An 800-tonne crane was brought to the banks of the river to put the steel structure in place to link Dalmarnock in Glasgow with Shawfield in South Lanarkshire.
The bridge project will lead to a new lease of life for Shawfield, where there is to be a business district able to spawn up to 15,000 new jobs in the years ahead.
The bridge will be used by pedestrians and cyclists when it opens next year. Workers will be able to walk from the new business hub to the recently upgraded Dalmarnock Railway Station in just 10 minutes.
Regeneration chiefs at Clyde Gateway have spent almost £5million on the bridge, with almost half the cash coming from Europe.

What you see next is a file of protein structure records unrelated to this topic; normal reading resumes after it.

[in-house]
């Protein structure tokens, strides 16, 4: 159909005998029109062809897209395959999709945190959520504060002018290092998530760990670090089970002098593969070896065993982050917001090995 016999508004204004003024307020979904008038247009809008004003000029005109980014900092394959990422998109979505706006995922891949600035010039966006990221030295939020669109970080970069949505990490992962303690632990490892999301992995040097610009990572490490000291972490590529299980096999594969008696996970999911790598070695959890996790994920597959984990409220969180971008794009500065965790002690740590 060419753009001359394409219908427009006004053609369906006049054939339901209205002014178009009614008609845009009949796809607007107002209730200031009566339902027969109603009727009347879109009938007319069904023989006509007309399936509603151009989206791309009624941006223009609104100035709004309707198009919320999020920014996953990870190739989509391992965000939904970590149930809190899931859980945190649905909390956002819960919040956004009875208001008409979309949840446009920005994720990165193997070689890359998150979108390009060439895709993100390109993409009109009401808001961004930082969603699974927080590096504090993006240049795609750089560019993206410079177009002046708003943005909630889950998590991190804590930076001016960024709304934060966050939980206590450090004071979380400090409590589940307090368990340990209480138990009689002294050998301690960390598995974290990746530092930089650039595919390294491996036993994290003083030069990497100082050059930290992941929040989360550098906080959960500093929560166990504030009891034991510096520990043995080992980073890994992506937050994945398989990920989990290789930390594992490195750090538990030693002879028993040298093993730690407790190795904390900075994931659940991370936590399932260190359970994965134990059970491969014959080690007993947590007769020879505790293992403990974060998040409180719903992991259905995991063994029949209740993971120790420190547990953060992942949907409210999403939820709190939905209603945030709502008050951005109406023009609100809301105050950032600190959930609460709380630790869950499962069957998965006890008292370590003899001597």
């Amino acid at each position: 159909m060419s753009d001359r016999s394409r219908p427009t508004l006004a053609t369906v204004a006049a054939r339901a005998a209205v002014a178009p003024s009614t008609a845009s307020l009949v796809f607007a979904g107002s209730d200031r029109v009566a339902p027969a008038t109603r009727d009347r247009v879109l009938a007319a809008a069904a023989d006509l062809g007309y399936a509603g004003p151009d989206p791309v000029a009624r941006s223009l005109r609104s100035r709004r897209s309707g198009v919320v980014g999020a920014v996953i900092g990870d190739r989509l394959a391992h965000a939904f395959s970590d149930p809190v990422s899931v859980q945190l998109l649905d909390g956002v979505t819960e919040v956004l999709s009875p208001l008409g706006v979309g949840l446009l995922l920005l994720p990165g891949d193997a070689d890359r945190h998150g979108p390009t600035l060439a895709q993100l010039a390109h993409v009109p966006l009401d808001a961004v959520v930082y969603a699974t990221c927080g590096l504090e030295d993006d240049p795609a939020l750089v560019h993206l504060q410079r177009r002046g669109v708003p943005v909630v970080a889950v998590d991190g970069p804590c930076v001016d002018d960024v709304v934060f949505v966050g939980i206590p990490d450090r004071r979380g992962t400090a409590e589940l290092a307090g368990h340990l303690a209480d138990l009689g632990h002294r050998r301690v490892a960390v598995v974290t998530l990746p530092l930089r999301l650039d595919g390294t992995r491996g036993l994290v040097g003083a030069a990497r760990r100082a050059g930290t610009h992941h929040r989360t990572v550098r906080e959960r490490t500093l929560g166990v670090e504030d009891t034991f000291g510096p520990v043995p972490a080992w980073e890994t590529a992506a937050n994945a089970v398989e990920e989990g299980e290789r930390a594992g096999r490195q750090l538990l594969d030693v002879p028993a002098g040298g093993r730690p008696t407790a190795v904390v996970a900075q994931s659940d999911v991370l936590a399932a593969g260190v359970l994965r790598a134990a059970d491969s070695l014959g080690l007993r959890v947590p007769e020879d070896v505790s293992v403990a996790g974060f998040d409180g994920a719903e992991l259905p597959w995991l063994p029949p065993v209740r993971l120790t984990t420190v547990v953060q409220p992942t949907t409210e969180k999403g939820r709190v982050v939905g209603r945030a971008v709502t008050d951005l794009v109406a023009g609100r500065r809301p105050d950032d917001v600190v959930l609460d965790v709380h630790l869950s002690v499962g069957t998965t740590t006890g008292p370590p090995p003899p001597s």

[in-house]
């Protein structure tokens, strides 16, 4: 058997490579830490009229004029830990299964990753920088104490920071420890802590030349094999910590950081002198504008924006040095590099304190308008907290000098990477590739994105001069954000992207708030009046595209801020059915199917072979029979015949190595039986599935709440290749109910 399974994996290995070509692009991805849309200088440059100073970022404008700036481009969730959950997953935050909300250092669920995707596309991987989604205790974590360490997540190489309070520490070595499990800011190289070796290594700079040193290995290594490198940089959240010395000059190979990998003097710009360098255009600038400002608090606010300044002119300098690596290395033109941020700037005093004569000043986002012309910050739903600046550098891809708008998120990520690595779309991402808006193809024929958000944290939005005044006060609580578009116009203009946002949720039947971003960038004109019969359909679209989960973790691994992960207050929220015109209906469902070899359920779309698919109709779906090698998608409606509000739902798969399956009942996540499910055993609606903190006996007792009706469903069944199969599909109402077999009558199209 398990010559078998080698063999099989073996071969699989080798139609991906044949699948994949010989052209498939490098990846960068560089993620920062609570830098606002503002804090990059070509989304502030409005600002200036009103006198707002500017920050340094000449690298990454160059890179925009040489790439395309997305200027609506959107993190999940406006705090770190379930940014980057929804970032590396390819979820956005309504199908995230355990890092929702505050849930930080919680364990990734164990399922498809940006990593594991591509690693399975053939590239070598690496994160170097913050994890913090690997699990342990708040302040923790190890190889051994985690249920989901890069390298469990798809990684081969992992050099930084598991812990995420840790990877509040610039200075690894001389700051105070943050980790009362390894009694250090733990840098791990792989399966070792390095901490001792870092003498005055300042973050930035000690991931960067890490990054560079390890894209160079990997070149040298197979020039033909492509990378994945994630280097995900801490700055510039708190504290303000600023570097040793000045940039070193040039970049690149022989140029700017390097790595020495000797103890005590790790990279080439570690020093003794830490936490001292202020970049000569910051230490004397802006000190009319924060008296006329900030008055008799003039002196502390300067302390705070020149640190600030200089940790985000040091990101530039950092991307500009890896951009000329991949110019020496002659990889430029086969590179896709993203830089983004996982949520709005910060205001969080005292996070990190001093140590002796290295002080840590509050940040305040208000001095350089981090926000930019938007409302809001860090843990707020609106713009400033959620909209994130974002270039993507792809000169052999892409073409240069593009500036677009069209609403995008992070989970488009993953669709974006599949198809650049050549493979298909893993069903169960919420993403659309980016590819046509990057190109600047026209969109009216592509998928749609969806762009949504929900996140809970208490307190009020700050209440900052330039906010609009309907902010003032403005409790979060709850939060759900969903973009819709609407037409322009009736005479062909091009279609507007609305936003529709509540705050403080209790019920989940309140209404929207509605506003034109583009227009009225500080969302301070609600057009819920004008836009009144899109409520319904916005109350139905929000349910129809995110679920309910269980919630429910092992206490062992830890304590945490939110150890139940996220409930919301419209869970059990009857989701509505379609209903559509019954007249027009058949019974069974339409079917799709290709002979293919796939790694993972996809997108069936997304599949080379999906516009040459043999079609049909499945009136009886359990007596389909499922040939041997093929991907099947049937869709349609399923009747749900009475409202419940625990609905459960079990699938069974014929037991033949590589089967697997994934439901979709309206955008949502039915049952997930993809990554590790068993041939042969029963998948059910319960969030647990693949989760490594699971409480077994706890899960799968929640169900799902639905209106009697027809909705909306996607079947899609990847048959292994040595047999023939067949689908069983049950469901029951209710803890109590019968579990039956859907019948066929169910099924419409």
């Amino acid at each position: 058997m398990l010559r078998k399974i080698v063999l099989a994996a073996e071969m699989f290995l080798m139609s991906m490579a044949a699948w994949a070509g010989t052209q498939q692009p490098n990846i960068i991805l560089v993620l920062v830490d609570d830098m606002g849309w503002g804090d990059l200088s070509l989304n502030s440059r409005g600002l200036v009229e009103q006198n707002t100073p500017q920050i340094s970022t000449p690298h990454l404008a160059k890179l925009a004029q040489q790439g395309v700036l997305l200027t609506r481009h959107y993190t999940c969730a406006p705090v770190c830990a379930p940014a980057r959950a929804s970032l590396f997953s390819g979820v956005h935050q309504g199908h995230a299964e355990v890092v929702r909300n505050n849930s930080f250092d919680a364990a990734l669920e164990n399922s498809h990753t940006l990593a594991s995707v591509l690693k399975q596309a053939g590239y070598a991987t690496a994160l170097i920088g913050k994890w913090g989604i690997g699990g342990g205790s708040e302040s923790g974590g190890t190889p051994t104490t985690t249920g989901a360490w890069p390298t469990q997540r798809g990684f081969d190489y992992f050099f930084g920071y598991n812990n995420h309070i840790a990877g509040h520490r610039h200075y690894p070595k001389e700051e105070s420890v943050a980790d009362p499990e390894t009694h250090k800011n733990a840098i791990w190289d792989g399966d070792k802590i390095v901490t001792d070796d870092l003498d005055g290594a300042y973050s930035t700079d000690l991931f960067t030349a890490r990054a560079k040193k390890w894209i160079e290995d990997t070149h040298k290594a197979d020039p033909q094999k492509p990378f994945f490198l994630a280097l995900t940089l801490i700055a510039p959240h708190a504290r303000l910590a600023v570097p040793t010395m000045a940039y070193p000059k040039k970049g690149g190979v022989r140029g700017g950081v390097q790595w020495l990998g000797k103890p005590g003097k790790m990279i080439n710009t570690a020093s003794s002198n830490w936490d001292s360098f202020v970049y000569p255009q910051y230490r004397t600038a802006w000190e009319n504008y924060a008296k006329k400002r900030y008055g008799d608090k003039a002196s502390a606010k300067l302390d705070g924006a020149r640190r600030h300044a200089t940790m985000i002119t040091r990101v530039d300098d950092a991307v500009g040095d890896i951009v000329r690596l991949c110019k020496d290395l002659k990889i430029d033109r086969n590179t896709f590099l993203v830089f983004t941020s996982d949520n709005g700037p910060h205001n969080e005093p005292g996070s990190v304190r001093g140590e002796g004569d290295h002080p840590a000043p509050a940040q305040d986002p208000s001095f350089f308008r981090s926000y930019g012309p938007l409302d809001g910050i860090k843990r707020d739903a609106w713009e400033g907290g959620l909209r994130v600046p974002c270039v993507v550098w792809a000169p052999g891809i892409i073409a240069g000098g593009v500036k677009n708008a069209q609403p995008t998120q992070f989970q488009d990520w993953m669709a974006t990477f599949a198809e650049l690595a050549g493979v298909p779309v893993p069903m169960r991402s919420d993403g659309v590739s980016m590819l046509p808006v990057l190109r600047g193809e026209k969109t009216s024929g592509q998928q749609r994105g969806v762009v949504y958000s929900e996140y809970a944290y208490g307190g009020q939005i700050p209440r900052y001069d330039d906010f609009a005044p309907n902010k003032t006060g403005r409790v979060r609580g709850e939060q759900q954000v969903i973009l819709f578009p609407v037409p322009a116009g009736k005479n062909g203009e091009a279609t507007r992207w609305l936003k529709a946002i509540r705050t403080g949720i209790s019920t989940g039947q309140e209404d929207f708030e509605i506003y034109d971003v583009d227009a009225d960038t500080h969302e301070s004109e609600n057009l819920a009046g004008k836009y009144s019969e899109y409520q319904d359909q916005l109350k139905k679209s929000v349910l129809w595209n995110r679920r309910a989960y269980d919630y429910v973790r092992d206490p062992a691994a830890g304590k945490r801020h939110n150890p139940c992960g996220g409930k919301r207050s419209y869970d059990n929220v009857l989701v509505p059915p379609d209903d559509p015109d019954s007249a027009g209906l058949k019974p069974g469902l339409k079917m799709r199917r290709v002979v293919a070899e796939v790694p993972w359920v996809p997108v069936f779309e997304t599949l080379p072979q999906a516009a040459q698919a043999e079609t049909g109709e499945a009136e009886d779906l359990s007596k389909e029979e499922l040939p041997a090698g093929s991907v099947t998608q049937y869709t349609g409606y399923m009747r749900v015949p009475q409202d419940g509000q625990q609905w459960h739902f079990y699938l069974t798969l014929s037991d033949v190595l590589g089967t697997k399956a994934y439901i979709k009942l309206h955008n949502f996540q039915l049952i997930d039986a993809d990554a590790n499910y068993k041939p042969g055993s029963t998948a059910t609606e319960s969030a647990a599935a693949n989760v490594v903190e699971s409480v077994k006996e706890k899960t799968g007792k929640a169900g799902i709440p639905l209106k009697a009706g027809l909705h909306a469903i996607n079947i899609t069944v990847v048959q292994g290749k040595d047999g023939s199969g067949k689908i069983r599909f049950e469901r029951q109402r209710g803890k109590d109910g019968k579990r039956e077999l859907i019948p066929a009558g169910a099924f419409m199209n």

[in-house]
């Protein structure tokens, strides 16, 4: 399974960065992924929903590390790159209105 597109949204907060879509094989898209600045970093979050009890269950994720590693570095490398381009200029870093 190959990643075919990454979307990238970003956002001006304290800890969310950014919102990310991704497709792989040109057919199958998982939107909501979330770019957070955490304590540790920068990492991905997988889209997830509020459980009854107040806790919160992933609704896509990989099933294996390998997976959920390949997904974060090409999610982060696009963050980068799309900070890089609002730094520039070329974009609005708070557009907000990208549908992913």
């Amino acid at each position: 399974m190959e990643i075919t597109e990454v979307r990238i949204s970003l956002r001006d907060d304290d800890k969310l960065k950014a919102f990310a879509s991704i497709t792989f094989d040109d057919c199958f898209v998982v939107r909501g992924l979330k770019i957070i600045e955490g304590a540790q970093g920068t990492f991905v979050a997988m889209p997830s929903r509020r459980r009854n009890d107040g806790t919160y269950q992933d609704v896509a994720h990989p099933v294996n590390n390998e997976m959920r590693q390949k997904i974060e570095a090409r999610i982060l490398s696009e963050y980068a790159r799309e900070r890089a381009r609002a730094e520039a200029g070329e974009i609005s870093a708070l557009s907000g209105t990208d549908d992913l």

They are spending another £10m on a national business district which will provide more than a million square feet of industrial space at what used to be Shawfield Industrial Estate.
Remedial work on the site, along the river's South Side, has begun but the district won't be completed for at least another 15 years.
Clyde Gateway chief executive Ian Manson said: "The re-development to deliver the National Busi-ness District at Shawfield is fundamental to Clyde Gateway's long-term aims and targets for jobs and private sector investment."